Ted Cruz spoke out against net neutrality on Monday, responding to President Barack Obama's announcement just an hour prior that he's in favor of it.
As the American Enterprise Institute noted
, the split highlighted and polarized an issue that has recently begun bubbling to the surface as the FCC weighs how it to classify and regulate Internet service providers (ISPs) like Comcast and Time Warner Cable. Should they be heavily regulated like water and electric utilities? Or should they operate with light regulation as private businesses?
Those on the political left say, predictably, that they should be regulated heavily to preserve so-called net neutrality. Because companies like Netflix hog so much of the bandwidth on any given network (Comcast's, Time Warner's, etc.), net neutrality advocates are worried that if we don't disallow it, the ISPs will be tempted to charge Netflix for using so much. By making sure that ISPs treat Netflix and small-time content providers like bloggers equally on the network, net neutrality advocates hope to ensure equality on the network. That also means that newcomer companies wouldn't have to pay-to-play.
Those on the political right say, predictably, that heavy regulation will kill competition that ultimately benefits customers, create opportunities for regulatory capture and corruption, and create perverse incentives for ISPs when it comes to innovation. The perverse incentives argument says that without being able to raise some sort of funding by charging clients, and without competition, ISPs will have no incentive to upgrade the network.
Without regulation, ISPs upgraded most of the country from DSL to cable-based Internet — drastically improving data speeds. Most people would love to see them upgrade from cable to fiber for another speed boost, but that scenario is less likely under heavy regulation.
Somewhere in the political middle, technologists like Marc Andreessen — the man who created the first widely-used Internet browser — want to find a way to preserve the low barriers to entry that net neutrality provides startup businesses, but also want to make sure ISPs continue to innovate and upgrade their networks.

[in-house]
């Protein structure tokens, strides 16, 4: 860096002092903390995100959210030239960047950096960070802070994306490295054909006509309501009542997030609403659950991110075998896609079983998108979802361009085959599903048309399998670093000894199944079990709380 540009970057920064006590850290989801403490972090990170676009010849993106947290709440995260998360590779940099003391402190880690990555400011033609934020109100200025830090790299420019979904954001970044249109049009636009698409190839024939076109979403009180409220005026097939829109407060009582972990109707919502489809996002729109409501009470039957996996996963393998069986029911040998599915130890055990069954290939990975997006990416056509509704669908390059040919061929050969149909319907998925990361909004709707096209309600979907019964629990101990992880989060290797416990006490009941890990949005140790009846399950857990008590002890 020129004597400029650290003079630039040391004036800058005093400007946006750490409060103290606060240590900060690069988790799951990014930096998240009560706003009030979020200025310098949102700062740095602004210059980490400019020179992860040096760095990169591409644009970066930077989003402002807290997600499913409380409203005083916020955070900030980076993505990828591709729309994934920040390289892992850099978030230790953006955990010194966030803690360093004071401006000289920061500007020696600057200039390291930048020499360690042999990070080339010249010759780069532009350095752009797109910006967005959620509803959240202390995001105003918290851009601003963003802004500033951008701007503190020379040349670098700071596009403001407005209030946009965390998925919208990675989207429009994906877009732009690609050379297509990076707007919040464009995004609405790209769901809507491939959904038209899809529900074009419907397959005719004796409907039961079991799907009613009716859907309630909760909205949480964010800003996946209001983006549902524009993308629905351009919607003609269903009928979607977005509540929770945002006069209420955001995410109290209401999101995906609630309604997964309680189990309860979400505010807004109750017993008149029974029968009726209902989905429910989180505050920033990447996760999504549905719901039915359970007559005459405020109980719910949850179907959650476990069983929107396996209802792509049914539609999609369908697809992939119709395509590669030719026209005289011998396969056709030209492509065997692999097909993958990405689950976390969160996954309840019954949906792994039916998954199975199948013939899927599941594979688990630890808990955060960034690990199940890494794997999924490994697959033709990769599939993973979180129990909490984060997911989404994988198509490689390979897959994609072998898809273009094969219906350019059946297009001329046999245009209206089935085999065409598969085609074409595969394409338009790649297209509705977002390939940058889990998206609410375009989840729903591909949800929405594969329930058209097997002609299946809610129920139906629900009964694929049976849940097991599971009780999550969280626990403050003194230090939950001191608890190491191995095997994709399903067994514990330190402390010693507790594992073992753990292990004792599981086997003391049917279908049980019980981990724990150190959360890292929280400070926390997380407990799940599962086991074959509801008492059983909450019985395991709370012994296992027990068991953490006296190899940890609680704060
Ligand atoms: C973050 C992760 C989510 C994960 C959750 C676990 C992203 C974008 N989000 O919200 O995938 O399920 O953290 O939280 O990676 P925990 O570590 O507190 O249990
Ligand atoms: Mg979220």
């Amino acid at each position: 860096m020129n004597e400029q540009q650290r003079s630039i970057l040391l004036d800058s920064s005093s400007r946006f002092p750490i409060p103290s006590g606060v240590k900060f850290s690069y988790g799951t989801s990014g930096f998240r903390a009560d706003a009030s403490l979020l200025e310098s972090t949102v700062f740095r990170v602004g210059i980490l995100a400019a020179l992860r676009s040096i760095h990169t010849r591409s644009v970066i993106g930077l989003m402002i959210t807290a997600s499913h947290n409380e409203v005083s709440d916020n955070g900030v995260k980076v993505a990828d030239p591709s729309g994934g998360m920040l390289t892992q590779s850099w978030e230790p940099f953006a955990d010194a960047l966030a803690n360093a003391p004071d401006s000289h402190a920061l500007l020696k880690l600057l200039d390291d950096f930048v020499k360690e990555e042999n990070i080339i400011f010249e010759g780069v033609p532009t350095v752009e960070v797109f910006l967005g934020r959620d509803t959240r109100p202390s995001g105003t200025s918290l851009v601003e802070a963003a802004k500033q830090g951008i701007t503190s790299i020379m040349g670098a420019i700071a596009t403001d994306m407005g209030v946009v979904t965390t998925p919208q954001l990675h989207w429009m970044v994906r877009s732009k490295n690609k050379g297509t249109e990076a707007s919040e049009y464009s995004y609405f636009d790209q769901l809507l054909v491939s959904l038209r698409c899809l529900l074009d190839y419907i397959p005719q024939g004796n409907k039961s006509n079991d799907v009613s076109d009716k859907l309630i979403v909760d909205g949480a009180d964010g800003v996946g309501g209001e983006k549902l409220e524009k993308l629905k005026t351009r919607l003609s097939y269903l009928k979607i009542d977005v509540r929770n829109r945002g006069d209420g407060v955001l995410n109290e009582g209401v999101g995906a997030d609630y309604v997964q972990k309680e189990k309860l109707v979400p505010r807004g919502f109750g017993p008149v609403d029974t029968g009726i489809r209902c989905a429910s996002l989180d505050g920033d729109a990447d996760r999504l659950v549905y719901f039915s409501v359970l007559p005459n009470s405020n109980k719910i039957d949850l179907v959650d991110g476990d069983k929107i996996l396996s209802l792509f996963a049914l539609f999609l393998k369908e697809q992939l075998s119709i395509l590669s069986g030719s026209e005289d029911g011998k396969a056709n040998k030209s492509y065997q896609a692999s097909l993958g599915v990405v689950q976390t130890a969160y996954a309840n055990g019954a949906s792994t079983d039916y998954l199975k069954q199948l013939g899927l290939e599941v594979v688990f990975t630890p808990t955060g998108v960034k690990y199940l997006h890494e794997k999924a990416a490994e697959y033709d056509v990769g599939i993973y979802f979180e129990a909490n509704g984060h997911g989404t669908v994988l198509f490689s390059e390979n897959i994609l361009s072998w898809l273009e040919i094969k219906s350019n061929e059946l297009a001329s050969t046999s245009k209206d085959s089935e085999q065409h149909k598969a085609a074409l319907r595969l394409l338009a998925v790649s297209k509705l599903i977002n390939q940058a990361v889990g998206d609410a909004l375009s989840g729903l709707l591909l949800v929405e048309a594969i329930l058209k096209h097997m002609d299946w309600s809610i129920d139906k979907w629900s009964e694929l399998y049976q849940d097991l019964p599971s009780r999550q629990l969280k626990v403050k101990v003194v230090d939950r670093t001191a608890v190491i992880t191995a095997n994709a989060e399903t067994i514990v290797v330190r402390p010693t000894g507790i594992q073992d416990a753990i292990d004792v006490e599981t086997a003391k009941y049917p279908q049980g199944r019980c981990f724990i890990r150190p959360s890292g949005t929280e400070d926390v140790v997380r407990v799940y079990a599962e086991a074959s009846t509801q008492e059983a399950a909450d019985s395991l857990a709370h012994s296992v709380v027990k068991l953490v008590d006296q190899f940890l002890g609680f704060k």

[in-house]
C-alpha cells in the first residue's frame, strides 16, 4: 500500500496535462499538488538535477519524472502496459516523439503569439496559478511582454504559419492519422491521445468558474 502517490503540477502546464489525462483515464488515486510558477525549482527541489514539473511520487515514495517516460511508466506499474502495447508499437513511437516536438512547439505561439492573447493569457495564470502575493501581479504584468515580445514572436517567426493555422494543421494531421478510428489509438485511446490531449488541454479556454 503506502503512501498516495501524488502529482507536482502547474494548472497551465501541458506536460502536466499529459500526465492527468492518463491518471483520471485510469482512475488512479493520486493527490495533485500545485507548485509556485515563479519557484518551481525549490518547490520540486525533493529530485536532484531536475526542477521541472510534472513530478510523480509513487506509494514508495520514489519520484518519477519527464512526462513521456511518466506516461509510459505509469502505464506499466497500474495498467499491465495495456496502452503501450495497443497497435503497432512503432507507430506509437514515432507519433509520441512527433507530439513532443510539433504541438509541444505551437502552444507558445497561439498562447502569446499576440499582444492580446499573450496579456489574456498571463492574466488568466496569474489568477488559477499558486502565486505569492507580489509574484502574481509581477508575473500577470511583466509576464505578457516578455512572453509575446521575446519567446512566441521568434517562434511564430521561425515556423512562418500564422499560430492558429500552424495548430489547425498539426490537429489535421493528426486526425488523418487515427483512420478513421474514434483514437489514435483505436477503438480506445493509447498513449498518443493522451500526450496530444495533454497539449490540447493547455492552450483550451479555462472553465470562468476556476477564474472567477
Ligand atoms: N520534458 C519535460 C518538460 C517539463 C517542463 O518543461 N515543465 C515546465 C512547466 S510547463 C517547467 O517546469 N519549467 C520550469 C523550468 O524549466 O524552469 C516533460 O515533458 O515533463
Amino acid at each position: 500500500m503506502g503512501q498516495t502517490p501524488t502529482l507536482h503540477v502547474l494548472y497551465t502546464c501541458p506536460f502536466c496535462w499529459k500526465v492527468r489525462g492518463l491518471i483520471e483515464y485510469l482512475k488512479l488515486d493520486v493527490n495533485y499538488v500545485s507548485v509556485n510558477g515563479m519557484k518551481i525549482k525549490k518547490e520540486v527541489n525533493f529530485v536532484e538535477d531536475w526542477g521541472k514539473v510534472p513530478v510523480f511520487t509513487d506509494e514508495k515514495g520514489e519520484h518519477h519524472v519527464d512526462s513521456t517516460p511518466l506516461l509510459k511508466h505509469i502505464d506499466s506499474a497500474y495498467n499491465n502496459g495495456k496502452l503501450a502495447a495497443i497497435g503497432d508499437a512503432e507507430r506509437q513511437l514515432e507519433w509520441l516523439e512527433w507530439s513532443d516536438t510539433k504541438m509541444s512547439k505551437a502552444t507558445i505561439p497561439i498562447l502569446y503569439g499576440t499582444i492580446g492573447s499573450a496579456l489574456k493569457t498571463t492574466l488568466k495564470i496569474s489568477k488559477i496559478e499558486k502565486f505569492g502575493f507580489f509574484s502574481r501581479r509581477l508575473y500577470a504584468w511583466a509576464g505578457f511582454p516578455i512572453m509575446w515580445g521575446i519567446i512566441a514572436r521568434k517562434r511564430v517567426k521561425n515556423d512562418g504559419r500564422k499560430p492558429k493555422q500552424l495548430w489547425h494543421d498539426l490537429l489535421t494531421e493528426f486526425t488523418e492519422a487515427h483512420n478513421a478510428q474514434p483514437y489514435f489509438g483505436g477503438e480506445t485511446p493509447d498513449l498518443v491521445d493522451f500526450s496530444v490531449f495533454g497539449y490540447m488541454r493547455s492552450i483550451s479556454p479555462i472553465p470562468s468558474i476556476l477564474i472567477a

"Strict net neutrality would kill investment in infrastructure, limit the future of what broadband can deliver," he wrote on Twitter in February
He then proposed a thought experiment that is likely to happen in the not too distant future. He asked his followers to imagine that Netflix traffic grows to 3, 10, or 100 times its current volume. In that scenario, "Would Comcast still have to eat the cost of back-end connections all on its own?" he asked. "Is there any upper bound on how much [money] Comcast should have to spend on equipment to handle Netflix traffic [for] free?"
In the ideal scenario, Andreessen explained that there is no net neutrality, and that many of the downsides thereof are offset by competition from multiple ISPs.
"The ultimate answer would be if you had three or four or five broadband providers to every house," he said in an interview with The Washington Post
"You can imagine a world in which there are five competitors to every home for broadband: telcos, cable, Google Fiber, mobile carriers, and unlicensed spectrum. In that world, net neutrality is a much less central issue, because if you've got competition, if one of your providers started to screw with you, you'd just switch to another one of your providers."
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